EBRG Alumna Dr. Courtney Carignan talks to EHP about TDCPP
Monday, 06 May 2013 17:43
The research journal Environmental Health Perspectives (EHP) interviewed Dr. Courtney Carignan, an alumna of the EBRG, for a news article about widespread exposures to tris(1,3-dichloro-2-propyl) phosphate (TDCPP). The article, available here, highlights Dr. Carignan's recent publication from her doctoral research on office workers' exposure to this ubiquitous flame retardant.
Courtney Carignan Dissertation Defense
Tuesday, 02 April 2013 20:00
On Friday March 29, 2013, EBRG doctoral student Courtney Walker Carignan successfully defended her thesis! Her dissertation comprised three papers exploring human exposure to flame retardants. Flame retardants are chemicals that are added to products such as consumer electronics and polyurethane foam to meet flammability standards. Her work investigated flame retardant exposure in three populations: first-time mothers, office workers and collegiate gymnasts. Her first paper on flame retardants in breast milk was published last fall in Environmental Science & Technology and is available here. Her latest paper on office workers was featured on Health.com last week. Check out the news story here: http://news.health.com/2013/03/27/office-workers-may-face-exposure-to-flame-retardant/ and the original publication in Environment Internationalhere.
New publication on toxicity of emerging flame retardant
Friday, 04 January 2013 15:31
EBRG investigators Drs. Tom Webster and Mike McClean are authors on one of the first papers to describe the toxicity of Bis-(2-ethylhexyl) tetrabromophthalate (TBPH), a chemical widely used since 2003 to replace polybrominated diphenyl ethers (PBDEs) in commercial flame retardant formulations. In toxicological studies of pregnant female rats, the authors found that a metabolite of TBPH induced adverse effects in the thyroid, liver, and the fetal testis. In mice cells, the metabolite induced obesogenic activity through activation of PPARα- and PPARγ, receptors that control adipocyte differentiation and fatty acid metabolism in cells.
The authors found substantial levels of TBPH in dust collected from cars, homes, and offices, suggesting several possible routes for human exposure including via hand-to-mouth activities.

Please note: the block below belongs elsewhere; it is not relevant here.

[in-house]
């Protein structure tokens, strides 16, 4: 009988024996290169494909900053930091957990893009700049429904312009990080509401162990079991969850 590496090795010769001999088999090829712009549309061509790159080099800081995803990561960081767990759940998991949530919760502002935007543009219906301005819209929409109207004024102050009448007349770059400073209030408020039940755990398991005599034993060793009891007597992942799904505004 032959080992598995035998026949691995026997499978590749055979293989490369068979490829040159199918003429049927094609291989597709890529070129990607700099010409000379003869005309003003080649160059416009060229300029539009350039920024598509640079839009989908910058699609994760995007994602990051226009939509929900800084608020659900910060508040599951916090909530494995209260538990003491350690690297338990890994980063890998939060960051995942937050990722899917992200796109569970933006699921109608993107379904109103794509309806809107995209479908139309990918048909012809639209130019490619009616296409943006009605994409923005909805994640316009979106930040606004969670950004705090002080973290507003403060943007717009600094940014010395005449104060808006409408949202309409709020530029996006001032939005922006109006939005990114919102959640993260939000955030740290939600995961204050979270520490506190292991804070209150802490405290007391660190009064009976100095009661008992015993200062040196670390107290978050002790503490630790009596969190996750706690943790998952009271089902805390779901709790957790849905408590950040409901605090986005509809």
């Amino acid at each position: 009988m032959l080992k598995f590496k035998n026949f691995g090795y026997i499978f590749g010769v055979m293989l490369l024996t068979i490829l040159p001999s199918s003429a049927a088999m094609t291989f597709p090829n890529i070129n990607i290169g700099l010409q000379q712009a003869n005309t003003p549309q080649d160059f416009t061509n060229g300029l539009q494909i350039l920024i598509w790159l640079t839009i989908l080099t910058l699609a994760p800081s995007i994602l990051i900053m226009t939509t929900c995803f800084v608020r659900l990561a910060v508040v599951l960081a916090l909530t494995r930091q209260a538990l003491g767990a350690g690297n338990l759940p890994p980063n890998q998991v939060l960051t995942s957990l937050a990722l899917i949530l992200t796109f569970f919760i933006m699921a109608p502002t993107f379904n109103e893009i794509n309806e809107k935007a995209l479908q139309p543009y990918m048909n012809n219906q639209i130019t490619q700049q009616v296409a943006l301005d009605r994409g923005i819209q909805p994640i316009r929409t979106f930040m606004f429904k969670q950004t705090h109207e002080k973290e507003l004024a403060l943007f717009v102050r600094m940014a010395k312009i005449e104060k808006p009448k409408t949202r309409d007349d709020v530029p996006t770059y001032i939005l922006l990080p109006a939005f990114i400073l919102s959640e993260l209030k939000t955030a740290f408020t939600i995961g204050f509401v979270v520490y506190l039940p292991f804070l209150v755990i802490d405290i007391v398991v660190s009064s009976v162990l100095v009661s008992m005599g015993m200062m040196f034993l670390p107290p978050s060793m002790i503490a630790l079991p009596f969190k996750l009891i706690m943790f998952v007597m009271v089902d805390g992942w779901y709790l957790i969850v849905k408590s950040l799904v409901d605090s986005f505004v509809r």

BU and Brown SRPs present findings from vapor intrusion project
Thursday, 25 October 2012 18:02
Jennifer Ames (EBRG research assistant) presented at the 28th Annual International Conference on Soils, Sediments, Water, and Energy on October 16 in Amherst, MA. Her talk, entitled "Sewer Gas: An Indoor Source of VOCs to Consider During Vapor Intrusion Investigations," discussed findings from the Boston University Superfund Research Program's (BUSRP) collaborative vapor intrusion project with the Superfund Research Program at Brown University and the Massachusetts Department of Environmental Protection (ARRA Supplement to NIEHS P42 ES007381). Her talk presented evidence of VOCs in sewer gas entering a home through faulty plumbing, suggesting the implications of this pathway for future research and vapor intrusion policy and guidelines. The Association for Environmental Health and Sciences (AEHS) Foundation hosts annual east and west coast conferences attracting 600-800 attendees from state and federal agencies, industry, environmental engineering, consulting, and academia.
EBRG Collaborators Link Flame Retardant Exposure to Socioeconomics
Thursday, 14 June 2012 13:52
A study recently published in the journal Environmental Health Perspectives (EHP) found that age, socioeconomic status and breast feeding were significant predictors of exposure to flame retardants in 83 children from a North Carolina toddler cohort. The study was led by EBRG collaborators at Duke University with Dr. Tom Webster, a BUSPH professor of environmental health, as a contributing author. In addition, handwipe samples were found to be strongly correlated with PBDE levels in serum samples which may have implications for future research as handwipes are much easier to collect than blood samples.
To learn more about the study's findings, please see the BU Insider's coverage. The original paper is available on the EHP website here.
Office Study Findings Featured on WebMD
Tuesday, 24 January 2012 18:26
WebMD interviewed EBRG director Dr. Mike McClean for an article about his team's recent finding that indoor office air is a significant source of PFC exposure. The article, which details the study's design and offers perspectives from the Environmental Working Group and Dupont, is available in the website's Infertility & Reproduction Health Center, here.
Fox News Latino Covers Nicaragua Study
Monday, 23 January 2012 18:05
Fox News Latino interviewed BUSPH's Dr. Dan Brooks for an article on the "health mystery" behind the high rate of chronic kidney disease among Nicaraguan sugar cane workers. The article, published online, also features a slideshow of the study team on location in Nicaragua.
EBRG Office Study Highlighted in ACS Press Release
Wednesday, 18 January 2012 21:41
The American Chemical Society's (ACS) Weekly Press Package, a weekly highlight of news from their 43 peer-reviewed journals and Chemical & Engineering News, featured Dr. McClean's report titled "First link between potentially toxic PFCs in office air and in office workers’ blood." ACS calls the paper, which was recently published in Environmental Science & Technology, a "first-of-its-kind study" that sheds light on the office environment as a significant source of PFC exposure.
Nicaragua Project Featured on CBC's "As it Happens"
Monday, 09 January 2012 18:59